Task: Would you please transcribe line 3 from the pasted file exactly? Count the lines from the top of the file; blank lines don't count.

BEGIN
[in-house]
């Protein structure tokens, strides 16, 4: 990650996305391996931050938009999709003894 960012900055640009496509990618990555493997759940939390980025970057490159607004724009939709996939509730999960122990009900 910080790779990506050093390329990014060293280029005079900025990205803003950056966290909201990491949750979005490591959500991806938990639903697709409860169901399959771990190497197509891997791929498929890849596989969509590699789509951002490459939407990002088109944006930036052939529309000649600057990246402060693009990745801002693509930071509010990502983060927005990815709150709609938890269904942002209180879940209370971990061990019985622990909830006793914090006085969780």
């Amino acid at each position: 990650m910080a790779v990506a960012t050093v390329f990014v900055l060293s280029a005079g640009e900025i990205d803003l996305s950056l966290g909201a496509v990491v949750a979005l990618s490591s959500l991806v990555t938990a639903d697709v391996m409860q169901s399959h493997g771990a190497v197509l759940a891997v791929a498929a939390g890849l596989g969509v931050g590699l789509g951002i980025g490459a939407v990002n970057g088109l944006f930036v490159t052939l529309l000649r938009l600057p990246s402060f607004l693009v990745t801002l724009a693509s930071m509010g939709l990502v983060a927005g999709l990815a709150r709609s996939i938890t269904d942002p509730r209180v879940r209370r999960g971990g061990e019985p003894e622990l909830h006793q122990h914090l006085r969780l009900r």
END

């Amino acid at each position: 990650m910080a790779v990506a960012t050093v390329f990014v900055l060293s280029a005079g640009e900025i990205d803003l996305s950056l966290g909201a496509v990491v949750a979005l990618s490591s959500l991806v990555t938990a639903d697709v391996m409860q169901s399959h493997g771990a190497v197509l759940a891997v791929a498929a939390g890849l596989g969509v931050g590699l789509g951002i980025g490459a939407v990002n970057g088109l944006f930036v490159t052939l529309l000649r938009l600057p990246s402060f607004l693009v990745t801002l724009a693509s930071m509010g939709l990502v983060a927005g999709l990815a709150r709609s996939i938890t269904d942002p509730r209180v879940r209370r999960g971990g061990e019985p003894e622990l909830h006793q122990h914090l006085r969780l009900r």